I come across new music (to me, at least) on a fairly regular basis, and most of the time I listen to a few tracks and move on with my life. Every now and then, I find someone like Keaton Henson, whose work won’t let me walk away. British singer Keaton Henson has some of the most compelling lyrics I’ve ever heard, and while I know very little about him, that seems to be a running theme with him. He prefers to record songs alone (or at least not in front of a crowd) in solitary spaces, but he sings with such a fantastically universal appeal that I feel like he’s right here with me, rather than locked away in a room recording songs. The only way to explain this is through some examples of his work.
This track, “You Don’t Know How Lucky You Are,” starts with some haunting harmonics that wobble into a Modest Mouse-esque sound which is extremely rich and compelling. Henson then sings of loss, perhaps to an ex-girlfriend, about her newfound love, and asks her “Does he know/not to talk/about your dad?” which shows how in-touch Henson was with whoever he lost. The ebb and flow of the backing melody is perfect when describing the passions behind a lost love, and when he ends the song “Does his love make your head spin?” you know why the song ebbed and flowed like it did–he just made your head spin. This work is truly a piece of art, and is by far my favorite song by Keaton Henson.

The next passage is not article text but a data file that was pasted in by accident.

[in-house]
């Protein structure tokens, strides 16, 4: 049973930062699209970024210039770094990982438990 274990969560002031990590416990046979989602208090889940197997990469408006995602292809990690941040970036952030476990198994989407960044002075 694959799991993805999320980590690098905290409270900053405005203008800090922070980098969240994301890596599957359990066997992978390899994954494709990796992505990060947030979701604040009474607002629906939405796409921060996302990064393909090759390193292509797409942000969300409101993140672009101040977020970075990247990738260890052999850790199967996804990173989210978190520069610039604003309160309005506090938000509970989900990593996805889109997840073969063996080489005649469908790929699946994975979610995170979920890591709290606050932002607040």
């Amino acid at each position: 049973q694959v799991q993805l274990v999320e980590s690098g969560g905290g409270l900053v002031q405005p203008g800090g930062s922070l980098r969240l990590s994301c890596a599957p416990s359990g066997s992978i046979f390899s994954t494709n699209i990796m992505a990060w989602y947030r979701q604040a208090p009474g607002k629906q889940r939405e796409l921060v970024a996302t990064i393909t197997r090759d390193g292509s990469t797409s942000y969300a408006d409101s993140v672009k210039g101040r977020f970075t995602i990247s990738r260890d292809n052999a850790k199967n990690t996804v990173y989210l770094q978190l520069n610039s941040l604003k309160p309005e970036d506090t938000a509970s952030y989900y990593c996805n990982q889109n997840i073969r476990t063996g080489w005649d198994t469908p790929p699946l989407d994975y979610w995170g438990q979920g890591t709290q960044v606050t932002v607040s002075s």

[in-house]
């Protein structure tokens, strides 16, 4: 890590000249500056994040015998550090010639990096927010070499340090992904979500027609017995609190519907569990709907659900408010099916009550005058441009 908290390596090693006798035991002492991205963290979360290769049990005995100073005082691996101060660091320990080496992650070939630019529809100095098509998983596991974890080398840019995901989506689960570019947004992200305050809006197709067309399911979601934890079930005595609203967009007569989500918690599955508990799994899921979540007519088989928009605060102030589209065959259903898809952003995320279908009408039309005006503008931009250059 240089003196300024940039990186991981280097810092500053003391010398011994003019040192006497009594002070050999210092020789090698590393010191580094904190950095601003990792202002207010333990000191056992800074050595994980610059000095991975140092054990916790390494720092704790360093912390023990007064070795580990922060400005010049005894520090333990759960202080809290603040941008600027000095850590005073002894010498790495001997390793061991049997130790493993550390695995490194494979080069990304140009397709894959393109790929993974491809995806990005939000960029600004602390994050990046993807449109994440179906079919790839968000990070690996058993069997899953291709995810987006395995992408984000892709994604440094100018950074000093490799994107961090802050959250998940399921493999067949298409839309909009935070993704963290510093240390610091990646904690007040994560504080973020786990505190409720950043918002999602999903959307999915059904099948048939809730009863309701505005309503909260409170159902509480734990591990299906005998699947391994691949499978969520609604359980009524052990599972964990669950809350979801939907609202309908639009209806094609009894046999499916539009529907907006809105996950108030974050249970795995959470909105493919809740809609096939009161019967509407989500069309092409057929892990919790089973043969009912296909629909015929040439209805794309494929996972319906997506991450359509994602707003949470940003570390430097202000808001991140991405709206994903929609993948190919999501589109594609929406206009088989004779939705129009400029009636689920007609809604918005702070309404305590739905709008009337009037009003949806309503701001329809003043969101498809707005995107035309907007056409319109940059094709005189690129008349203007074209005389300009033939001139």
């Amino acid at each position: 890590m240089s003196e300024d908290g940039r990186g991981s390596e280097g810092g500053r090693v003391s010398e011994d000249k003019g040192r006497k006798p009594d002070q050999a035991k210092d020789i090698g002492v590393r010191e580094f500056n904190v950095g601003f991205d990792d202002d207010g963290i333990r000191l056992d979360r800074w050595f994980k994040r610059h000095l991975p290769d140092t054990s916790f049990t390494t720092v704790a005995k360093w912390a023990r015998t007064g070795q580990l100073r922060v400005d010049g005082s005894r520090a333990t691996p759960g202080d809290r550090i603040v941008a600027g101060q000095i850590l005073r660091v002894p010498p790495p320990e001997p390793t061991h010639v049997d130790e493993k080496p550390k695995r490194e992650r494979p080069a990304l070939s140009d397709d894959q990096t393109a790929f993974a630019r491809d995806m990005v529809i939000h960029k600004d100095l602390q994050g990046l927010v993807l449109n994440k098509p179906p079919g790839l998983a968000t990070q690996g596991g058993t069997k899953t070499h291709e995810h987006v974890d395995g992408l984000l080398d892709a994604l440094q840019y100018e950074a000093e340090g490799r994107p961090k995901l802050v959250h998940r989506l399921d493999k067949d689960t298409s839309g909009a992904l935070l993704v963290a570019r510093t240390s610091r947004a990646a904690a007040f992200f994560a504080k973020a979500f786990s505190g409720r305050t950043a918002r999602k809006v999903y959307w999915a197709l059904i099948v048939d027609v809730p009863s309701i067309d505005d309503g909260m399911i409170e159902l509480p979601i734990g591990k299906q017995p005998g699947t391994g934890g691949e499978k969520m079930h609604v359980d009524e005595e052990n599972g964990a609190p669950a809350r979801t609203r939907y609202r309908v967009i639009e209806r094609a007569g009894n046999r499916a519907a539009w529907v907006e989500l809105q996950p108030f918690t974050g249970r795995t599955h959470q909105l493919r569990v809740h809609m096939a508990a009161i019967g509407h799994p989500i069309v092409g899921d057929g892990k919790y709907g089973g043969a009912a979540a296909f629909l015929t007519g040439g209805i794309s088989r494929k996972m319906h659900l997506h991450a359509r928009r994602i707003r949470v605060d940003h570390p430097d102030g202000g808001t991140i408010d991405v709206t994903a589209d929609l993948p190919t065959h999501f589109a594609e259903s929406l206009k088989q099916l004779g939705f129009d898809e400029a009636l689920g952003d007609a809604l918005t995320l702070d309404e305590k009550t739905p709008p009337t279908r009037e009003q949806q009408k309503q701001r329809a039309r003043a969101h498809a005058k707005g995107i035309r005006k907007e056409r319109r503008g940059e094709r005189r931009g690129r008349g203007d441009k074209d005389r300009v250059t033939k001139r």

“Sweetheart, What Have you Done to Us?” continues the trend of the flowing melodies backing Henson’s amazing vocal performances. This track has an extremely peculiar video attached to it, and it makes the song even sadder than it already is. When the powerful horns chime in paired with Henson’s trembling voice, it gets me every time. The song ends with “Sweetheart, what have you done to our love?” rather than “us,” and the change is very simple and beautiful.
Lastly, Henson’s track “f.r.i.e.n.d.s” is a perfect blend of lyrical prowess with an understated melody–exactly the duo Henson’s solitary work exhibits. “All I ever really wanted was to stay at home/resting in a dirty bed on brittle bones/But lately I’ve been feeling like that can’t come true/in the company of you, in the company of you.” The way these lyrics flow is just fantastic, and it further illustrates the power his seemingly-weak voice entails.
While these three songs are just a sample of his work, they are all powerful enough to stand alone. I encourage you to listen to more of Henson’s work, not just these few songs. Henson is an artist I won’t soon forget, and I encourage you to try and find some points of beauty in his work for yourselves.